Tuesday, February 23, 2010

Update Your Bookmarks!

I have moved my blog over to Wordpress - it can now be found at http://japarsons.wordpress.com/.

Please update your bookmarks, as I will not be posting at this URL anymore.

You can also subscribe to my blog and have my posts automatically e-mailed to you. When you visit the new site, the "subscribe" link is on the top right.

If you enjoy my blog, please share it on Facebook and Twitter. I would love to keep building my reader base and your support makes that happen.

Last but not least, I have a number of talented friends who also write wonderful blogs. I encourage you to check out their blogs - also linked on the right hand side under "Blogroll."

I hope to see you over at the new site!

Thursday, February 18, 2010

The Opposite of Loneliness

"I no longer think being in love is the polar opposite of being alone, however. I say that because I used to want to be in love again as I assumed this was the opposite of loneliness. I think being in love is an opposite of loneliness, but not the opposite. There are other things I now crave when I am lonely, like community, like friendship, like family. I think our society puts too much pressure on romantic love, and that is why so many romances fail. Romance can't possibly carry all that we want it to ... When you live on your own for a long time, however, your personality changes because you go so much into yourself you lose the ability to be social, to understand what is and isn't normal behavior. There is an entire world inside yourself, and if you let yourself, you can get so deep inside it you will forget the way to the surface. Other people keep our souls alive, just like food and water does with our body."
- "Blue Like Jazz"
Donald Miller

I started reading this book a few weeks ago - it has an interesting tagline - "nonreligious thoughts on Christian spirituality." I am mostly through it and have both liked it at times and subsequently, been annoyed by it at times. I made the error of reading reviews online before I bought it and definitely can say that I agree with the major criticism of the book. That being the author sometimes comes across as too pretentious (or for a more scholarly term, too cool for school). I find myself nodding in agreement with half of what he says, marking paragraphs and truly been given food for thought. Other pages, I really just get bothered by the author, who seems to think that his constant references to pipe smoking make him soooo awesome. After all, everyone knows that Christians don't smoke pipes. Or ride motorcycles. /end sarcasm.

I digress.

The excerpt above is from the most recent chapter I finished, which is entitled "Alone." There was another paragraph before it that I did not quote - one in which he discussed being in that kind of all-encompassing love that everyone has experienced. The kind which is so wonderful because you realize that you forget your own problems and find someone else more important than you.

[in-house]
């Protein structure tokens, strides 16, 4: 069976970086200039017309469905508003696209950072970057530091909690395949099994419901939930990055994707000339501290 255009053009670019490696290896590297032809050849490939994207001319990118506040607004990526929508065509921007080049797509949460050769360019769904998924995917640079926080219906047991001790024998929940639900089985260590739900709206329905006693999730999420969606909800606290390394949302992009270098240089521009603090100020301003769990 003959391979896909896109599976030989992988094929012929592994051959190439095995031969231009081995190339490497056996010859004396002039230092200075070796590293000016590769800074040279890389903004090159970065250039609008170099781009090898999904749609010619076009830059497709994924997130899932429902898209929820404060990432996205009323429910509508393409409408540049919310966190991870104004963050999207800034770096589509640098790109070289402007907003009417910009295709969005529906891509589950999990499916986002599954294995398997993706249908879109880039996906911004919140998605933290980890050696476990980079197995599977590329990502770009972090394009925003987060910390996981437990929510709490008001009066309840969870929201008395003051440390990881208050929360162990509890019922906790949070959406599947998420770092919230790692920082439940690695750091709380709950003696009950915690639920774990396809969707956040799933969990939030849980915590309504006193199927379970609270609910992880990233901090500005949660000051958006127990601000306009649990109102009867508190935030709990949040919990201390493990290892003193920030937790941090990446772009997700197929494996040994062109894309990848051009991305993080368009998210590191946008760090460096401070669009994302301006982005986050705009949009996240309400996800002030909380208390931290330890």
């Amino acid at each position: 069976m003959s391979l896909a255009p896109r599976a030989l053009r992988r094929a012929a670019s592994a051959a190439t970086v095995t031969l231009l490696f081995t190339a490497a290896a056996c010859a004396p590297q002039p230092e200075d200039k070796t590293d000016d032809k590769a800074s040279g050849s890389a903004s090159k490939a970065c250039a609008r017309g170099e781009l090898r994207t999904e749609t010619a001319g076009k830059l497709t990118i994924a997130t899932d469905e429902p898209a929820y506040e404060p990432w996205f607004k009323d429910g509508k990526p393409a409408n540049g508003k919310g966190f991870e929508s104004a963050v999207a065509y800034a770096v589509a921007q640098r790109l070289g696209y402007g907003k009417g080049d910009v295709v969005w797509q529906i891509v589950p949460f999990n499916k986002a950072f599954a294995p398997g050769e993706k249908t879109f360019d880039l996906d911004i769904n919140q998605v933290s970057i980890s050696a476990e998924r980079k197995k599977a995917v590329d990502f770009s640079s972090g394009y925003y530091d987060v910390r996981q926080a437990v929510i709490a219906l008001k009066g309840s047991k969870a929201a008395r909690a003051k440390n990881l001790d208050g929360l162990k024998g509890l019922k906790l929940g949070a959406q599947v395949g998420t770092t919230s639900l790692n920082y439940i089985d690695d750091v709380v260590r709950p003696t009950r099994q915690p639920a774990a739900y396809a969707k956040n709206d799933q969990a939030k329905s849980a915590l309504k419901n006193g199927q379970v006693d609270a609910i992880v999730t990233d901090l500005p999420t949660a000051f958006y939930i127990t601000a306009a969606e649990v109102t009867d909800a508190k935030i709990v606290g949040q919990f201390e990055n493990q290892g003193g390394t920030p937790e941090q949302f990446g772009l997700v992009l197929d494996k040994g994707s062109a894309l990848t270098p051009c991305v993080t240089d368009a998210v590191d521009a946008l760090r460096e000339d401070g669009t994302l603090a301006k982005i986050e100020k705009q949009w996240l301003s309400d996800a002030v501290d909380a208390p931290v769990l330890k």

Therefore, in 1+1=2 mentality, not being in love should mean you are alone ... which really is never the case. Being alone becomes a choice, when you choose to push people away. I thought it was interesting how he made the point that society overemphasizes romantic love - as the answer to, or cause of, everyone's problems.

And that can't be the case.

I am one of those people who is okay doing things by myself. I can see a movie alone, take a vacation alone or go to a concert by myself. It's not to say that I wouldn't prefer doing things with other people ... BUT ... I will never sacrifice wanting to do something simply because no one else is interested that day.

I have also lived alone for a number of years. I have defended it by saying that I love my own space (which is true) and that I can always find someone to spend time with when I don't want to be alone. But it is just as easy, if not easier, to find yourself disappearing within and becoming a victim of your own thoughts and habits. The more you isolate yourself, you lose an appreciation for the company of others. I never thought this could be the case.

And I end this with one of my all-time favorite quotes:
"Jen lives alone. Give her a Wii and some cats and she'll never leave her apartment ... especially if there's any kind of marathon on the ABC Family Channel." - Kristen Pressler

(Maybe I should rethink the alone thing ...)

Monday, February 15, 2010

An Affair to Forget

Dan: I fell in love with her, Alice.
Alice: Oh, as if you had no choice? There's a moment, there's always a moment, "I can do this, I can give into this, or I can resist it", and I don't know when your moment was, but I bet you there was one.
- "Closer"

During my morning commute I often find myself reading over the person's shoulder who sits next to me. Nine times out of 10, my subway neighbor is reading AMNY or Metro, one of the ubiquitous free newspapers.

Last week, an ad on the back of one of the papers caught my eye - an ad for a company called Ashley Madison. The company, whose slogan is "Life is short. Have an affair," is an online personals site "aimed at facilitating extramarital affairs."